The Wall Street bank Goldman Sachs is to snub the £2bn flotation of one of Britain’s fastest-growing technology companies amid US prosecutors’ efforts to extradite its biggest investor.
Sky News has learnt that Goldman has declined to seek a role on the initial public offering (IPO) of Darktrace, a leading player in the provision of artificial intelligence (AI) cybersecurity services.
Banking sources said that executives at Goldman had raised concerns about the ongoing legal ramifications of billionaire Mike Lynch’s $ 11bn sale of the software company Autonomy to Hewlett Packard (HP) in 2011.
Mr Lynch, one of the most prominent figures in Britain’s technology industry, faces an extradition hearing early next year following the decision by US authorities to charge him with 17 counts of securities and wire fraud.
The businessman submitted himself for arrest in February and was granted bail in return for £10m security.
Mr Lynch has always denied the charges against him.
His venture capital firm, Invoke Capital, became the first investor in Darktrace after it was founded in 2013, since when it has grown rapidly, boasting more than $ 200m in annual revenue.
Insiders said this weekend that investment banks had been asked to pitch next week for the mandate to advise on Darktrace’s prospective London float, which is expected to seek hundreds of millions of pounds from the sale of new and existing shares.
People close to the company said that eight leading investment banks, thought to include Credit Suisse, Morgan Stanley and UBS, submitted credentials to Darktrace ahead of a deadline this week.
One bank participating in the process is understood to have told the company that “due diligence requirements would not be an impediment to the process, given our strong working knowledge of the company”.
Compliance officials at some of the eight banks are, however, understood to retain reservations about participating in the IPO.
Among the questions they are said to have raised are whether underwriting the float could constitute a potential breach of Britain’s Proceeds of Crime Act, as well as the continuing close relationship between Darktrace and Invoke.
Although Mr Lynch stepped down from the Darktrace board in 2018, Invoke remains the company’s largest shareholder.
The entrepreneur has also relinquished some of his other board roles but remains involved with start-ups such as Luminance, a law-focused AI company.
Sky News revealed earlier in the summer that the private equity giant KKR had increased its stake in Darktrace as part of a reorganisation of the company’s shareholder structure.
Bankers have also questioned their ability to participate in the IPO process because Sushovan Hussain, the former Autonomy finance chief and a Darktrace shareholder, was sentenced to five years in a US prison for fraud in May 2019.
Goldman’s decision not to seek a role on Darktrace’s float underlines the sensitivity within bulge-bracket banks about the issues raised by its plan to go public.
The London Stock Exchange has been keen to persuade Darktrace to list in the UK against stiff competition from American exchanges.
Cybersecurity companies which have floated in the US, including Crowdstrike, have seen their shares surge immediately after listing, suggesting that Darktrace might quickly be valued at well over £2bn.
Last week saw the London’s biggest IPO for several years with the listing of The Hut Group, the digital consumer brands and logistics group.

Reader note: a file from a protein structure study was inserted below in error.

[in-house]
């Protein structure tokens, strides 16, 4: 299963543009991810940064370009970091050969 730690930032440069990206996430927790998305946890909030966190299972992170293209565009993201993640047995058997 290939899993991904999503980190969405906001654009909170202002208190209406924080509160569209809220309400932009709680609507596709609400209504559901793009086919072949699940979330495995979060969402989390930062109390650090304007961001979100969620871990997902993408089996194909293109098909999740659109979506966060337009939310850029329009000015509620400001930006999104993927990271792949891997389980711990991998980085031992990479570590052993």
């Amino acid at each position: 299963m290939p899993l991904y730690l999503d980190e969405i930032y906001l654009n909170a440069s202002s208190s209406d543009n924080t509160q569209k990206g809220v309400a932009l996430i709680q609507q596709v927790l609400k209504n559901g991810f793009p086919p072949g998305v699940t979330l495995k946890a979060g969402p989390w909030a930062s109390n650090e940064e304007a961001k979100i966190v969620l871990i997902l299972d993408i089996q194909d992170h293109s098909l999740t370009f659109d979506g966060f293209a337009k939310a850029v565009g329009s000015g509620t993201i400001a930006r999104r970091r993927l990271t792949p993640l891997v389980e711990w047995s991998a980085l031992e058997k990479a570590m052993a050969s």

Darktrace had been considering appointing an independent investment banking adviser to coordinate its IPO process but has now decided against doing so, according to City sources.
The company recently named Poppy Gustafsson – herself a former Autonomy colleague of Mr Lynch – as its sole chief executive, ending a joint leadership structure with co-founder Nicole Eagan.
More than $ 100m of new capital was recently injected into Darktrace by existing investors said to include KKR and Summit Partners, a US-based private equity firm.
Headquartered in Cambridge, Darktrace supplies artificial intelligence-based cybersecurity software to corporate customers, helping them to detect abnormal behaviour on their networks.
It recently said it had passed $ 1bn in “cumulative bookings”, suggesting that its order-book has been substantially boosted by the coronavirus-inspired switch to remote working for millions of employees of multinational companies.
Growing demand for its products has underpinned some of its investors’ appetite to buy more Darktrace stock, with recent cyberattacks on companies such as easyJet and Honda again reinforcing the extent to which the security of multinationals’ networks and data is now a fixture on boardroom agendas.
Darktrace now employs more than 1200 people, and operates from 44 offices, with dual headquarters in Cambridge and San Francisco.
Its blue-chip corporate customers have included AIG, BT Group, Jimmy Choo, the Science Museum Group and William Hill.
In February, Darktrace appointed Cathy Graham, who has been involved in a series of technology company IPOs, as its chief financial officer.
KKR and Summit invested in the company as part of previous funding rounds in 2015 and 2016.
It also raised money in a Series-E round in 2018, when it said Vitruvian Partners, another private equity firm, had come on board as a shareholder.
Poppy Gustafsson, Darktrace chief executive, told The Sunday Times in a recent interview that business had boomed during the coronavirus crisis.
“A lot of the attacks are leveraging the pandemic,” she said.
“People need access to information very quickly, so are susceptible to clicking on links that turn out to be malware.”
Darktrace and Goldman declined to comment on Saturday.